Compost. Again

FireFire LondonPosts: 5,468
Does anyone fancy arguing about mushroom compost?
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  • The Bald GardenerThe Bald Gardener South West ScotlandPosts: 212
    It's not worth arguing about. ;)
  • Blue OnionBlue Onion Posts: 1,783
    Sure.. why is it so expensive?.. They ought to give it away for free.. it's a waste product of the industry.  
    Utah, USA.
  • The Bald GardenerThe Bald Gardener South West ScotlandPosts: 212
    Whisky is a waste product of grain and water when you think about it. They don't give that away for free, why should mushroom compost be any different. :wink:
  • Blue OnionBlue Onion Posts: 1,783
    No.. grain and water are the ingredients of whisky.. spent grain is the waste product.. which is fed to live stock.  spent mushroom compost is a waste product.. which they sell for more than original purchase price to gardeners.  
    Utah, USA.
  • josusa47josusa47 Posts: 2,402
    If they weren't paid for the compost, we'd all have to pay more for mushrooms.
  • Blue OnionBlue Onion Posts: 1,783
    Don't get me started on bagged manure.. black gold for the farmers.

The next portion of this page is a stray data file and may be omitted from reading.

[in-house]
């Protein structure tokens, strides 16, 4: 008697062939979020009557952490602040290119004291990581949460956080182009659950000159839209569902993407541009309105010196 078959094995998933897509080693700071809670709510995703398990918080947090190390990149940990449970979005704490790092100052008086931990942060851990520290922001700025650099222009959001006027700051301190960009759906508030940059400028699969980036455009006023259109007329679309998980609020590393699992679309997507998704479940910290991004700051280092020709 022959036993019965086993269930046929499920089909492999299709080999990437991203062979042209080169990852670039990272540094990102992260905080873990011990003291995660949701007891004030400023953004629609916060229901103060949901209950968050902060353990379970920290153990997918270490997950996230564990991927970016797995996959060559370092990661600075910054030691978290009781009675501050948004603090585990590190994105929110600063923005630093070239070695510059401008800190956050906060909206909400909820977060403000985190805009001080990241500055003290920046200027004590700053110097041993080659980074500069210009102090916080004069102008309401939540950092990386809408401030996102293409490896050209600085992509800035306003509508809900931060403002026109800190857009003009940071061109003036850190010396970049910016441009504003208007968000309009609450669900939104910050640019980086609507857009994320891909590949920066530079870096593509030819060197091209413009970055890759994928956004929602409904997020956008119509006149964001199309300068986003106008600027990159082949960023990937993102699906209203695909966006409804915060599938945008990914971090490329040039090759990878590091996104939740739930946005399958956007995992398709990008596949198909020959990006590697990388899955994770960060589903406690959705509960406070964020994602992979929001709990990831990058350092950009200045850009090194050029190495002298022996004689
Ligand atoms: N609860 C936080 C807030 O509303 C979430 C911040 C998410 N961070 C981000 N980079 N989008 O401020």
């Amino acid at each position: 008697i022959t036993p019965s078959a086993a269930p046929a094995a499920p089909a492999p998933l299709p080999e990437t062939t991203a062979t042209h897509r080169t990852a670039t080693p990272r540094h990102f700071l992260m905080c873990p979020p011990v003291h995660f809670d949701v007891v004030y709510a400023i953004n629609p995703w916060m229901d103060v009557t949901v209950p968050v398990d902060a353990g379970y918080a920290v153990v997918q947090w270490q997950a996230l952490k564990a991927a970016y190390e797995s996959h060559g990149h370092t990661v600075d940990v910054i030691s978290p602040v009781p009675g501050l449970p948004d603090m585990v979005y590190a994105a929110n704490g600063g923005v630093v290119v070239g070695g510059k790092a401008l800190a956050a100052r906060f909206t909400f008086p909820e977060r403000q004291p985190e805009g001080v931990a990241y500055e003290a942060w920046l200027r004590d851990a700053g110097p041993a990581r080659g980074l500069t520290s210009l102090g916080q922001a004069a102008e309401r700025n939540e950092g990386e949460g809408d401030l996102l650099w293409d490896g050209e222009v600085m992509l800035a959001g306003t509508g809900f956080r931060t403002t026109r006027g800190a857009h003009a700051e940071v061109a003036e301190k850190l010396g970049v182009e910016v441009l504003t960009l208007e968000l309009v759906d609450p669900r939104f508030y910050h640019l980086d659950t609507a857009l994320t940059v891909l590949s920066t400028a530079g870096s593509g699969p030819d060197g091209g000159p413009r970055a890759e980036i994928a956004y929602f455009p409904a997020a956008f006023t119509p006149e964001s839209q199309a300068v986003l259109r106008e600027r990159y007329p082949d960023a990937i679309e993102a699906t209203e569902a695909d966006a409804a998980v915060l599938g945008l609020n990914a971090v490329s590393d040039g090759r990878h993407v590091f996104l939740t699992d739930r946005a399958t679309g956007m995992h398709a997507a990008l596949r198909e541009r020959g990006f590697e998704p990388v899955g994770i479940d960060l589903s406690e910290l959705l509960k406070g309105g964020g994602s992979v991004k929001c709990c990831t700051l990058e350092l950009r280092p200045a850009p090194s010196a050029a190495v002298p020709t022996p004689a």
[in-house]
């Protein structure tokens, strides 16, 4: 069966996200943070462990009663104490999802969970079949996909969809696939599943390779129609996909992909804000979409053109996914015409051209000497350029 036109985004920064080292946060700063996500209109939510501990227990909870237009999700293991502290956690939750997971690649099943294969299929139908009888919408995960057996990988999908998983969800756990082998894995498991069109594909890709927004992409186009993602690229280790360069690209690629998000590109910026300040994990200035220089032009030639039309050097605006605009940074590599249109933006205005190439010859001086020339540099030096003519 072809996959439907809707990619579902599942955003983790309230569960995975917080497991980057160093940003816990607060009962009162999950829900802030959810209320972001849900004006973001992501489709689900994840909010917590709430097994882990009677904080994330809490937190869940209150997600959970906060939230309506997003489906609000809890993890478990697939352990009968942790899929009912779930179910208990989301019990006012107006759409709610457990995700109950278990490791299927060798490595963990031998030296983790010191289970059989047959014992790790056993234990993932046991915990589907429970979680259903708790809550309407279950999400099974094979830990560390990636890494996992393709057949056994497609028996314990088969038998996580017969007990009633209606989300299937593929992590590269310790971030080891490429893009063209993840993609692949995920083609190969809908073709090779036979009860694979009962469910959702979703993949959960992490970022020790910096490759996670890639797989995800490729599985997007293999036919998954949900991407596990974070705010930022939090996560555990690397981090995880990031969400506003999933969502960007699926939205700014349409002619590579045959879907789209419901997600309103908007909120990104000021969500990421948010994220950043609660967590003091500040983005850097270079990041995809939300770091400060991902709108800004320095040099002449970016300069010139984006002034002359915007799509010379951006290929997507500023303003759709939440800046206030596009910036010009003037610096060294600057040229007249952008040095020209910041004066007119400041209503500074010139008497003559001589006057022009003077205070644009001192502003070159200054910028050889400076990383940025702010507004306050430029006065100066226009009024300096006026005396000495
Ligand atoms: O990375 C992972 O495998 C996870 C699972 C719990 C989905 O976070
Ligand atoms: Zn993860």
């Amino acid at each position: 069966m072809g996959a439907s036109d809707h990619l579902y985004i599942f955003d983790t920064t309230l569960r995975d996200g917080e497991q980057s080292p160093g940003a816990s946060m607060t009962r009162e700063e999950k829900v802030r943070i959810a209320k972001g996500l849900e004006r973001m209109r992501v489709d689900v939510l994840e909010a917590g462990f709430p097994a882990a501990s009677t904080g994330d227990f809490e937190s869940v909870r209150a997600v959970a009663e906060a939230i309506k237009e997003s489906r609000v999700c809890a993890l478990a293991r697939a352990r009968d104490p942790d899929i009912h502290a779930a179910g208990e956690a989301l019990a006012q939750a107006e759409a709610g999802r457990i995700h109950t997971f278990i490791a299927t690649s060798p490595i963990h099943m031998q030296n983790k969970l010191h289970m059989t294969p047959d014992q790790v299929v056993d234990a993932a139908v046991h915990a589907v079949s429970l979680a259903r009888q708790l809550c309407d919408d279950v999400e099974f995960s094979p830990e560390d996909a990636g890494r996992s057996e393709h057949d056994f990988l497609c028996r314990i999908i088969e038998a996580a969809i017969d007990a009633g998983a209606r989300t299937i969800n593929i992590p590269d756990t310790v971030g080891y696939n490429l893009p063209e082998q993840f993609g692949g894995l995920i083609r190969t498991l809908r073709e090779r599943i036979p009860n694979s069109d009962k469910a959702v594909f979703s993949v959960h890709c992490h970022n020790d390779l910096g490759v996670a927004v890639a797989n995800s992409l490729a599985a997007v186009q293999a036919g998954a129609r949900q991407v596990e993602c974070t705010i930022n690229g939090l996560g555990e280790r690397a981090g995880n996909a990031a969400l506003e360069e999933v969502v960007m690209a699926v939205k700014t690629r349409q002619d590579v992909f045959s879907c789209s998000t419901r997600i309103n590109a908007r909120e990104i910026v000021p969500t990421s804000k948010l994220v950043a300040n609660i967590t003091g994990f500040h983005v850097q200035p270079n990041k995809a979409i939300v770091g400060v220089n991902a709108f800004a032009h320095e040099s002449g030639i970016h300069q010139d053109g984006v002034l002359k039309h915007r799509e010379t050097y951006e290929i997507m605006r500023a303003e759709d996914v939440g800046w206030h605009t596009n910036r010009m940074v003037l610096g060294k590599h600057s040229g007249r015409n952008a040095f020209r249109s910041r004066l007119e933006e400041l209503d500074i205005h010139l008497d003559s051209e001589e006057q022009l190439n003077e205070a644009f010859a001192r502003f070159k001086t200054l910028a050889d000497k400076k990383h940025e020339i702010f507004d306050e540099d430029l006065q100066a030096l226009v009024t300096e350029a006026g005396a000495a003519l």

Utah, USA.
  • The Bald GardenerThe Bald Gardener South West ScotlandPosts: 212
    But maybe they first mixed the grain and water to get livestock feed......which makes whisky the  waste product. ;)   Anyway, it's meant to be an argument about mushrooms, and it's @Fire what wants one, not me. ;) lol
  • FireFire LondonPosts: 5,468
    Is it good for anything? I have used it for the first time this spring and it seems very dense. Water doesn't seem to seep into it. I'm not sure it was a good idea. At a local GC they are selling it incredibly cheap (compared to other compost / soil conditioners). Like £2 for a 50 ltr bag.  Now I begin to see why. It is the only peat free stuff they sell.

    Some comments on this forum have suggested that both garden compost and bought compost don't have much inherent nutrient content. For that, we or the companies, add slow release fertilizers, manure, comfrey tea etc. If that is so, does that follow for mushroom compost too - that it is basically a matrix for adding soil structure and organicness to lighten clay or enable sandy soils to hold moisture? But adds no nutrient? Peat has no nutrient content?

  • Blue OnionBlue Onion Posts: 1,783
    Yes.  Basically.  I used it when building my lasagna beds.  It was either that or peat bales..I wanted something to help retain water and add instant soilish structure to my chopped plants, leaves, and other materials I used because I made them in the spring and planted them up immediately.  
    Utah, USA.
  • The Bald GardenerThe Bald Gardener South West ScotlandPosts: 212
    Peat holds onto added nutrients quite well was my understanding of compost composition. Hence the added nutrient content. 
    I'd imagine mushroom compost would be a similar set up, a soil improver as you say.  The main benefit being that it will retain added nutrients in the same manner that peat would. 

    But I'm not that all that clued up on this gardening malarkey yet. :)


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